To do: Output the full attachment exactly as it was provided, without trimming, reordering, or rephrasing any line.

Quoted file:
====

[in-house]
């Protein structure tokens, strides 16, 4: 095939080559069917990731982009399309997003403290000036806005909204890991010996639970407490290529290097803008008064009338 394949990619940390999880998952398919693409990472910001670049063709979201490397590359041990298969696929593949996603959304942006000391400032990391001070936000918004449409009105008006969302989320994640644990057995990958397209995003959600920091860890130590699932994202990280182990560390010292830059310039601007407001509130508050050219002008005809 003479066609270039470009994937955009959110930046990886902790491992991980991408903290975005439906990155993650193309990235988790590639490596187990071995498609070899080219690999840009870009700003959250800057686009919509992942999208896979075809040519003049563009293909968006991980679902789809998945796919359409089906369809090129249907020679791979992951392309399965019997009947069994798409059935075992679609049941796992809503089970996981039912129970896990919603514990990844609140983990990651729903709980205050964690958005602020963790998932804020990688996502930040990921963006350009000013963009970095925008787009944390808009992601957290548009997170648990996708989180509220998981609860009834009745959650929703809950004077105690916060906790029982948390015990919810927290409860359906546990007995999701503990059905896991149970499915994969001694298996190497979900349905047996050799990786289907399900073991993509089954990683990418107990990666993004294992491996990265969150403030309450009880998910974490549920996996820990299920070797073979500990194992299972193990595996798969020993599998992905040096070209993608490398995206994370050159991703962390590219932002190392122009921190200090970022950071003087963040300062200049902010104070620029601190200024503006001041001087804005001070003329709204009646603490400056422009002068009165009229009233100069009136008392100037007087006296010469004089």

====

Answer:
[in-house]
């Protein structure tokens, strides 16, 4: 095939080559069917990731982009399309997003403290000036806005909204890991010996639970407490290529290097803008008064009338 394949990619940390999880998952398919693409990472910001670049063709979201490397590359041990298969696929593949996603959304942006000391400032990391001070936000918004449409009105008006969302989320994640644990057995990958397209995003959600920091860890130590699932994202990280182990560390010292830059310039601007407001509130508050050219002008005809 003479066609270039470009994937955009959110930046990886902790491992991980991408903290975005439906990155993650193309990235988790590639490596187990071995498609070899080219690999840009870009700003959250800057686009919509992942999208896979075809040519003049563009293909968006991980679902789809998945796919359409089906369809090129249907020679791979992951392309399965019997009947069994798409059935075992679609049941796992809503089970996981039912129970896990919603514990990844609140983990990651729903709980205050964690958005602020963790998932804020990688996502930040990921963006350009000013963009970095925008787009944390808009992601957290548009997170648990996708989180509220998981609860009834009745959650929703809950004077105690916060906790029982948390015990919810927290409860359906546990007995999701503990059905896991149970499915994969001694298996190497979900349905047996050799990786289907399900073991993509089954990683990418107990990666993004294992491996990265969150403030309450009880998910974490549920996996820990299920070797073979500990194992299972193990595996798969020993599998992905040096070209993608490398995206994370050159991703962390590219932002190392122009921190200090970022950071003087963040300062200049902010104070620029601190200024503006001041001087804005001070003329709204009646603490400056422009002068009165009229009233100069009136008392100037007087006296010469004089």